As stunning as the visuals are for Sergio Martinez’ knockout of Paul Williams in their rematch — the arc and momentum on that left hand, the perfect connection between jaw and fist, Martinez’ closed eyes, the way Williams melted to the ground, the chilling image of Williams’ eyes wide open as he lay unconcious — the sounds are more ingrained in my memory. Someone sickeningly, but accurately, compared the sound of the punch to that of an aluminum baseball bat smacking a home run. But sitting ringside in Atlantic City, the crowd’s reaction was just as vivid to me. Usually when someone scores an amazing knockout, the audience goes wild. Instead, there was a collection of gasps, some surprised utterances of profanity and mostly, the sound of air being sucked out of a building.
This wasn’t supposed to happen. And it didn’t look like it was going to happen, either. For a round and a half, Martinez and Williams were delivering a worthy successor to their 2009 classic, a bout TQBR deemed the Fight of the Year. Both were pitching and catching hellacious shots. Neither man would budge. And Williams had never demonstrated anything less than a stellar chin. This was a fight so evenly-contested going in that bookies set the odds at even.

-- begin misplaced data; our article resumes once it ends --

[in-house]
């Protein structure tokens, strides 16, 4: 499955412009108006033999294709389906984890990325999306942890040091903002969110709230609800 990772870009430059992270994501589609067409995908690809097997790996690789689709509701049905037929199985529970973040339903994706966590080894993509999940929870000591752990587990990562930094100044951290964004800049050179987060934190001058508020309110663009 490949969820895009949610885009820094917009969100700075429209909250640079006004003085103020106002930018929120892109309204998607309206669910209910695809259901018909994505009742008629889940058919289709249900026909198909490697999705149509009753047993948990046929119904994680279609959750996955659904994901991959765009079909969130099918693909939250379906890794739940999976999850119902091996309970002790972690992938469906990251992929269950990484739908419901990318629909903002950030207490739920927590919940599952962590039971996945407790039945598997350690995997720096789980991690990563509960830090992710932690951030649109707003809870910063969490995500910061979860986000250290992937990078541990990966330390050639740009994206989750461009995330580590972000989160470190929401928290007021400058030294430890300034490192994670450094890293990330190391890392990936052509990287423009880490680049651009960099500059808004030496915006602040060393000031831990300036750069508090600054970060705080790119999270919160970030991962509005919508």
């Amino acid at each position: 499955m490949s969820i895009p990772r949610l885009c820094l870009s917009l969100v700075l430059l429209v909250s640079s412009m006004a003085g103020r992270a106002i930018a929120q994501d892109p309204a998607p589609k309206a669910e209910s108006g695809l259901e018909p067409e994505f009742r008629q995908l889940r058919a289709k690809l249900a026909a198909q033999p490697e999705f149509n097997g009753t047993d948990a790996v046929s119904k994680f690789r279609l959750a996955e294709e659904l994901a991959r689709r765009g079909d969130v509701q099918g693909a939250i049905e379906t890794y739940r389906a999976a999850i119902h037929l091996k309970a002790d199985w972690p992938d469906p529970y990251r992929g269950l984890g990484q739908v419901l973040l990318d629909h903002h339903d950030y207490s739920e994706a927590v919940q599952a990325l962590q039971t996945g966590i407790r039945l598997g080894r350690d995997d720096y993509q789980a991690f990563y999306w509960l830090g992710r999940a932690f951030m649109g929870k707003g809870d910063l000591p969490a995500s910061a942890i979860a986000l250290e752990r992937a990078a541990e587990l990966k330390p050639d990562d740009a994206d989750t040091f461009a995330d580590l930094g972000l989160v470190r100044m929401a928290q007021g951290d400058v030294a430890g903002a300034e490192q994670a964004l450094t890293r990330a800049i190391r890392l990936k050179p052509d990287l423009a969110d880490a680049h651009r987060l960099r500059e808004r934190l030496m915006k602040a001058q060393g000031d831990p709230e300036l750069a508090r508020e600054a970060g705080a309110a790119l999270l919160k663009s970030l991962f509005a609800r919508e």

Martinez made a fool of us all with that counter left. His trainer, Gabriel Sarmiento, said it was by design. He had noticed Williams’ feet would sometimes get out of position when he threw, and so he sketched out some trickeration: Martinez would go to Williams’ body in the 1st round, then fake a right hand in the 2nd and come back with the left. Despite some of the criticism, there was nothing “lucky” about that punch. That Martinez’ eyes were closed and he still landed it hints at more skill and preparation, not less.
It’s now one of the best important punches in the history of the middleweight division. Martinez was the lineal champion, and it had been almost five years since a lineal middleweight champion had made a meaningful, victorious title defense. The conclusive nature of what he did to Williams in November more than qualified. And aside from the historical import, it had an air of zeitgeist about it: Sportscenter played it over and over again, a rare highlight clip for a non-pay-per-view boxing match.
In the 00s, Manny Pacquiao scored the Knockout of the Decade when he took Ricky Hatton’s lineal junior welterweight championship belt from him in 2009. In the 10s, just one year later, Martinez — a relatively new champion himself — already has a hefty head start for his own Knockout of the Decade.